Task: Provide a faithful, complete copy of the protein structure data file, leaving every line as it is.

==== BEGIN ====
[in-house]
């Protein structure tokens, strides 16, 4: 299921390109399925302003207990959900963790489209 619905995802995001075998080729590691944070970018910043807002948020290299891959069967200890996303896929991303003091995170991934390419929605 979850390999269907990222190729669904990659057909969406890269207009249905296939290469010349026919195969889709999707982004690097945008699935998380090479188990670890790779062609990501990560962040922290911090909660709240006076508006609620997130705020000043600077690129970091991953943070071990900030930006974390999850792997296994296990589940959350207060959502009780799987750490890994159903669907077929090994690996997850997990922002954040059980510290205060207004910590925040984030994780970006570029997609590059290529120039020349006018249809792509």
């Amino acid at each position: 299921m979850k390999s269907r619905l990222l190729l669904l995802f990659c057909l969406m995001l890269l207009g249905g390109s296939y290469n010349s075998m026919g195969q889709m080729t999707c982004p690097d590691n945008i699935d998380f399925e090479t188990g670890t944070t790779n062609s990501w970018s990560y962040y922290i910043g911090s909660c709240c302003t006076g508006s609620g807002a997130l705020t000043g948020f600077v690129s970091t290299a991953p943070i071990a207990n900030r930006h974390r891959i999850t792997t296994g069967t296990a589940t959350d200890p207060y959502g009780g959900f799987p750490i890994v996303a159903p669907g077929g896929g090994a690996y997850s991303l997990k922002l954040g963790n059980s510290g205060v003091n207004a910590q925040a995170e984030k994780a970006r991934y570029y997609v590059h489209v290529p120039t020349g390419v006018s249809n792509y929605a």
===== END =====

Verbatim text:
[in-house]
């Protein structure tokens, strides 16, 4: 299921390109399925302003207990959900963790489209 619905995802995001075998080729590691944070970018910043807002948020290299891959069967200890996303896929991303003091995170991934390419929605 979850390999269907990222190729669904990659057909969406890269207009249905296939290469010349026919195969889709999707982004690097945008699935998380090479188990670890790779062609990501990560962040922290911090909660709240006076508006609620997130705020000043600077690129970091991953943070071990900030930006974390999850792997296994296990589940959350207060959502009780799987750490890994159903669907077929090994690996997850997990922002954040059980510290205060207004910590925040984030994780970006570029997609590059290529120039020349006018249809792509």
């Amino acid at each position: 299921m979850k390999s269907r619905l990222l190729l669904l995802f990659c057909l969406m995001l890269l207009g249905g390109s296939y290469n010349s075998m026919g195969q889709m080729t999707c982004p690097d590691n945008i699935d998380f399925e090479t188990g670890t944070t790779n062609s990501w970018s990560y962040y922290i910043g911090s909660c709240c302003t006076g508006s609620g807002a997130l705020t000043g948020f600077v690129s970091t290299a991953p943070i071990a207990n900030r930006h974390r891959i999850t792997t296994g069967t296990a589940t959350d200890p207060y959502g009780g959900f799987p750490i890994v996303a159903p669907g077929g896929g090994a690996y997850s991303l997990k922002l954040g963790n059980s510290g205060v003091n207004a910590q925040a995170e984030k994780a970006r991934y570029y997609v590059h489209v290529p120039t020349g390419v006018s249809n792509y929605a």